TEXTtile Book Project: Intro

TEXTtile Multi media poster
TEXTtile poster

Welcome to the first oldblog post introducing our brand new project TEXTtile,  the latest Sense, arts and wellbeing, community project for elderly makers living with the challenges of sensory impairment. And this time we are trying something different, sharing our stories by creating our own books.

We set off, wading into unchartered waters, on a Book Arts adventure…a new group of makers,  a new host venue, a new selection of techniques coupled with revisited topics which worked well on previous projects. Book Arts is a broad and far reaching discipline, which is great for community projects, we literally have a blank page! This time round we will be trying our hands at printmaking, painting, portraiture, collage, creating back histories for found objects, poetry and digital image making on the iPads, amongst other things. It’s a lot to fit in to the 10 weeks but I’m excited to see what we will create as the weeks unfurl.

This is a book project  with ambition. TEXTtile books will, hopefully, be the first illustrated, interactive, life histories editions to grace an on going archive project, which hopes to build a library of maker’s life histories and experiences of try new and revisiting old creative endeavours, later in life. Our project will be showcased during Deaf Blind Awareness Week in June.

“Thriving out with your comfort zone and rising to challenges in a supportive environment, works wonders for anyones self esteem. Improving creative confidence is at the heart of what what we strive to continue to do on, TEXTtile, our new Book Arts project.”  – Alex McEwan Lead Artist TEXTtile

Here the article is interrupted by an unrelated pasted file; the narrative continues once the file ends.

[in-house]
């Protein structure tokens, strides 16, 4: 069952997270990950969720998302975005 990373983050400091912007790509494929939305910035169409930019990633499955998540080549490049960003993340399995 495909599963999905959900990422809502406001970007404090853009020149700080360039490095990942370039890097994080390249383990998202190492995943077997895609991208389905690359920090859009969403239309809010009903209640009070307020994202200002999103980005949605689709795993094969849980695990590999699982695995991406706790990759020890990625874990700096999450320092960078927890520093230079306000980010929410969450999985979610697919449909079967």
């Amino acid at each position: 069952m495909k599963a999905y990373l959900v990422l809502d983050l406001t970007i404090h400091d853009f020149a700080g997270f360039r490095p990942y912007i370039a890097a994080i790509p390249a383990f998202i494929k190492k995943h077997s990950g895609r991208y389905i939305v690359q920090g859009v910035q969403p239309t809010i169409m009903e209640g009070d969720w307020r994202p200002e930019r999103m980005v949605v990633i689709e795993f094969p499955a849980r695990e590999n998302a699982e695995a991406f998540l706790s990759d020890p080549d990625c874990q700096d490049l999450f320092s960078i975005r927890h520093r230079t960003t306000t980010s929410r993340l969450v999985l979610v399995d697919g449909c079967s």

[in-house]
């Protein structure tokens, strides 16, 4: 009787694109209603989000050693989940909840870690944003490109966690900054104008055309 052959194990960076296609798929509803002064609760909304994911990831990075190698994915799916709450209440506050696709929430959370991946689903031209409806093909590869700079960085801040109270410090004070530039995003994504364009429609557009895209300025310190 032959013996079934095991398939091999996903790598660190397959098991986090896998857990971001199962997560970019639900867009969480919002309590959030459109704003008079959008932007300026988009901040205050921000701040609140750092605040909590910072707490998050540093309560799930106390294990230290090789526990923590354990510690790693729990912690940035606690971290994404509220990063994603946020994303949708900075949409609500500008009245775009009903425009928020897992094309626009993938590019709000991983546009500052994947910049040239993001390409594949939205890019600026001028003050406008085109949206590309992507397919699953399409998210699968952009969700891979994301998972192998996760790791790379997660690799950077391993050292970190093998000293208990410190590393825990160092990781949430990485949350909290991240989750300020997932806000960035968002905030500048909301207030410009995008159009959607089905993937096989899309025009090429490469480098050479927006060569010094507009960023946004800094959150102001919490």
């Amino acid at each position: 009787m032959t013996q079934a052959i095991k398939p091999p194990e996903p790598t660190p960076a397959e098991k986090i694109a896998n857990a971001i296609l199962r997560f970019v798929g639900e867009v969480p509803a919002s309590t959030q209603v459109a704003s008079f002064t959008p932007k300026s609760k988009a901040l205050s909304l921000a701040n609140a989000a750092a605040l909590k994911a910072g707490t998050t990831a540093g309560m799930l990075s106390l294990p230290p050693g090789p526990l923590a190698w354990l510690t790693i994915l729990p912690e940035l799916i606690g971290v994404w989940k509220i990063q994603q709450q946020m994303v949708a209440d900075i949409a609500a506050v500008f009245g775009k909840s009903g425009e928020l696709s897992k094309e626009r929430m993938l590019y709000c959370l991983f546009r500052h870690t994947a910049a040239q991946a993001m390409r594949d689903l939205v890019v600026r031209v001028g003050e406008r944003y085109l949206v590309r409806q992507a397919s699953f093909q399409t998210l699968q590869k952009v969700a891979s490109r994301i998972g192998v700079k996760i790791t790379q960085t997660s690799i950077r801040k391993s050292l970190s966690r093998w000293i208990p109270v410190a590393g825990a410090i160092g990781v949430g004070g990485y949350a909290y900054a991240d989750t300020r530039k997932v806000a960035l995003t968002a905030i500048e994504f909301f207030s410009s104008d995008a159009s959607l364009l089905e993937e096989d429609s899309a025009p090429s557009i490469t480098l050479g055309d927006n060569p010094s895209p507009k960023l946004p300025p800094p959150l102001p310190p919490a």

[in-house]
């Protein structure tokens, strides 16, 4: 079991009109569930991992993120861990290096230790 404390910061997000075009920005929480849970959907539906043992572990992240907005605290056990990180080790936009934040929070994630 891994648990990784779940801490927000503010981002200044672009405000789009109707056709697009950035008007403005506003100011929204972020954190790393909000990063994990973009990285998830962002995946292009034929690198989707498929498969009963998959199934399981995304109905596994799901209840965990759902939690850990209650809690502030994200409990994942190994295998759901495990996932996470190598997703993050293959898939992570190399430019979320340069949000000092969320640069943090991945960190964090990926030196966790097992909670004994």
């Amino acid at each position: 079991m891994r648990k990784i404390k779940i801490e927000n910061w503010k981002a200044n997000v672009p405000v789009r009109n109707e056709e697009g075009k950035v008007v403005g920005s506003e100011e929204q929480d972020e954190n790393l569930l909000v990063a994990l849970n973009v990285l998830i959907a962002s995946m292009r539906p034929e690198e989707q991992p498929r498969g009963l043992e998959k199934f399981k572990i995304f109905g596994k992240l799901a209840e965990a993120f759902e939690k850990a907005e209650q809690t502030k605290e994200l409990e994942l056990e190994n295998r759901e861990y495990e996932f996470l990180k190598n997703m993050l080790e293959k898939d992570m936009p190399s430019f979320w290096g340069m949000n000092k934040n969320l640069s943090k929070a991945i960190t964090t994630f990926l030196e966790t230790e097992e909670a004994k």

St.Luke Sign
St.Luke’s Gate

Our new venue is the fabulous St. Luke’s Community Centre EC1V. What a brilliant venue! So much going on, a real community hub for all ages run by friendly staff. If you haven’t been, go, for the great café attached if for nothing else! The TEXTtile team will be meeting each week for 2 hours of conversation and arts and craft activities around a given topic…which we always stray from! Sessions are fluid and very much focus on having fun and building individual  makers creative confidence and establishing a welcoming atmosphere. We record the rich histories of our, very international, makers by scribing stories, shooting time- lapse film, and taking photographs. We will be venturing out of St. Luke’s for two, book related, local, cultural excursions toThe Dickens Museum and The British Library at St. Pancras where we hope to get inspired and spark discussion and ideas for our own outcome.

This project is a bit of a departure from our past four projects which have been, interactive, life history quilts… but only a bit. Our quilts were based on the idea of them being open books, realised in material. The TEXTtile book project will use all the multi media that the quilting projects did and feels like a natural progression from what went before. Fret not, quilting fans, our quilting journey is not over,  just temporarily on ice…to keep it fresh!The quilting projects Tactile Histories at The Museum of Childhood, Material Memories at Islington Museum, Quilt Tales One & Two realised at The Paul Robeson Theatre and Edward Pauling House in Hounslow all brought elderly people together in collaboration, to try new things, tell their stories in their own words, forge new friendship and reap the wellbeing rewards of growing in creative confidence . TEXTtile will continue in this vein.